Boar-pig hybrid/Hurra farming in Nepal

Wild boar meat has a strong, nutty, rich flavor that is unique and often not comparable to other meats.The meat is not gamey tasting, it’s meat is darker in color with a distinct, with a flavorful taste. It is not prone to illness or disease.

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It comes down to diet and exercise. Farm raised pigs are fed a homogeneous diet compared to that of wild boars which will give a more complex, deeper flavor. Wild boars are far more physically active than their farm raised counterparts which will alter their muscle/fat composition. Wild Boar are not kept in enclosures as are pigs. They are free to roam and forage for their food.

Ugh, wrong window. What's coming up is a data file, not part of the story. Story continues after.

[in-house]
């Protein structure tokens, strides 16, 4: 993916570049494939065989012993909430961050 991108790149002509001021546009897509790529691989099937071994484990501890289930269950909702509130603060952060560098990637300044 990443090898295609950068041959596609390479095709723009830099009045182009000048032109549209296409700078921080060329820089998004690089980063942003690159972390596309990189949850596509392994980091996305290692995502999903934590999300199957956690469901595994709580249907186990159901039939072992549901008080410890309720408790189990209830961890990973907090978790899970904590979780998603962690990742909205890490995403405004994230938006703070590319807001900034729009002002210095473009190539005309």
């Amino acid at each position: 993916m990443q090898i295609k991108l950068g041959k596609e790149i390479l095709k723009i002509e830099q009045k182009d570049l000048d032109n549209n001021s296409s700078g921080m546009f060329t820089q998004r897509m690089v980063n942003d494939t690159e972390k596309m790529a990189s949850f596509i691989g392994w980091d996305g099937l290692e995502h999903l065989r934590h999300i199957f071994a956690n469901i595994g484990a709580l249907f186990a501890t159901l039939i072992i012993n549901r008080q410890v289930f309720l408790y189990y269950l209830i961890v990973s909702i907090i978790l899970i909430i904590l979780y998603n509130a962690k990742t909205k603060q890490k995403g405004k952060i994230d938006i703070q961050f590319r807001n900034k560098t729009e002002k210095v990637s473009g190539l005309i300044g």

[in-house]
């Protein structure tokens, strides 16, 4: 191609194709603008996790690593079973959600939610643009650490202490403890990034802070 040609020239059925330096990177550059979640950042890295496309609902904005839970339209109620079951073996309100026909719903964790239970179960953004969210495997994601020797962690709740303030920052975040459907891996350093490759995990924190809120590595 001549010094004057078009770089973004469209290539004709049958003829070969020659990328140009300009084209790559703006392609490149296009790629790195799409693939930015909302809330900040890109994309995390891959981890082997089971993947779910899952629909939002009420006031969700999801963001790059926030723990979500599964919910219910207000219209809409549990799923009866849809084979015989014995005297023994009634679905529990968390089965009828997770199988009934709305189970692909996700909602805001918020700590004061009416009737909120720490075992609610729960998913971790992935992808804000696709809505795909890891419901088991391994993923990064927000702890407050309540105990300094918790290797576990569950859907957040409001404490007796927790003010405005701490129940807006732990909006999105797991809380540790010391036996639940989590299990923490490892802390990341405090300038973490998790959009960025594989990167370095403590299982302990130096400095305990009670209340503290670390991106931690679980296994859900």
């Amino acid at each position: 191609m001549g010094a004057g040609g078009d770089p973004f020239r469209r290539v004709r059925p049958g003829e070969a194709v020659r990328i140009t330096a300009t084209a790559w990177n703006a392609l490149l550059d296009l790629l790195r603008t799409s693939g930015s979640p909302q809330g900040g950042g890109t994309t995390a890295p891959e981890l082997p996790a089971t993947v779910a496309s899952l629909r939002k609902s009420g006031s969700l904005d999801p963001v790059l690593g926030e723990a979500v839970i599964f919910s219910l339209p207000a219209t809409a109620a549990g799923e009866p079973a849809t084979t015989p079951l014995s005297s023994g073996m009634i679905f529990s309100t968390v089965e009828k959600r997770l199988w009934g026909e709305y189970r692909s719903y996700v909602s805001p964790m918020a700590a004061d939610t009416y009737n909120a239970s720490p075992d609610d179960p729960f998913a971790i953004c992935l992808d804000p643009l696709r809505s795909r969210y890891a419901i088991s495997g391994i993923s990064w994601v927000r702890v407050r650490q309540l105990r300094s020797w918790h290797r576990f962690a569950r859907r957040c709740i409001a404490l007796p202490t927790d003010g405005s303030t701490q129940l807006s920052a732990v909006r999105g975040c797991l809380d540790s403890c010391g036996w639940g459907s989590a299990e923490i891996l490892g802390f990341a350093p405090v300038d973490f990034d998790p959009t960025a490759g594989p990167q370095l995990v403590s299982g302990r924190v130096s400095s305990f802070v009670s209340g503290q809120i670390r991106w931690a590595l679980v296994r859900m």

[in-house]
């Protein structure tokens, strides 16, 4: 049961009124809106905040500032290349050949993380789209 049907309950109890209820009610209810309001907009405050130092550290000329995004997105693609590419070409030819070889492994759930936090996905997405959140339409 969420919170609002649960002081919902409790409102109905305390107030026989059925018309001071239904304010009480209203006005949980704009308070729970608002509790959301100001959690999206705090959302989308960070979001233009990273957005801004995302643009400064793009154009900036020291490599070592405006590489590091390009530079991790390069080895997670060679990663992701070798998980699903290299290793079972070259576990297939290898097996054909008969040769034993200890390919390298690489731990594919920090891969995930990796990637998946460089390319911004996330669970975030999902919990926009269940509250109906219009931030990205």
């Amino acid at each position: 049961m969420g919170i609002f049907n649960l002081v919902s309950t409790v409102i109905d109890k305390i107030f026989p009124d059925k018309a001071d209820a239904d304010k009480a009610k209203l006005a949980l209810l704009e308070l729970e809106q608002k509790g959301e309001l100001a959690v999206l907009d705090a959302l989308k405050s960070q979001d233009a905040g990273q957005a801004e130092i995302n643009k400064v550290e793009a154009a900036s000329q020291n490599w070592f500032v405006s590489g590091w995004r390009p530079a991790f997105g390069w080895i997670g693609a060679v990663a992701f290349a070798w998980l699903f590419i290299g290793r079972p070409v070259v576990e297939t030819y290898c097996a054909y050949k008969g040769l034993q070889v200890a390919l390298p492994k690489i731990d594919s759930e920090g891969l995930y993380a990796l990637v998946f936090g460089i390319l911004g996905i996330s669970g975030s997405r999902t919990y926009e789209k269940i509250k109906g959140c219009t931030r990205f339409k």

Although you may expect it to resemble pork, wild boar is a dark red meat. Unlike its domestic cousin, wild boar is also very lean and low in cholesterol. Wild boar is an excellent alternative to beef and pork for those who want food that is good for them without sacrificing taste and quality.

Wild Boar Cooking Tips
FOR MOST TENDER CUTS USE DRY HEAT

FOR MEDIUM TENDER CUTS USE A COMBINATION OF DRY AND MOIST HEAT

FOR LESS TENDER CUTS USE MOIST HEAT

USE LOW COOKING TEMPERATURES

COOK SLOWLY

DO NOT COOK PAST MEDIUM DONE STAGE

COOK LESS TENDER CUTS UNTIL FORK GOES IN EASILY

Do not cook or thaw in a microwave because this will toughen the meat. Slowly thaw meat the day before and marinate overnight for best results. Pineapple juice or wine is an effective meat tenderizer.

You can substitute wild boar meat for recipes calling for game meat.

Sayersbrook bison and game meats are all natural, with not additives of any kind. NO added hormones, NO Antibiotics, NO Steroids.

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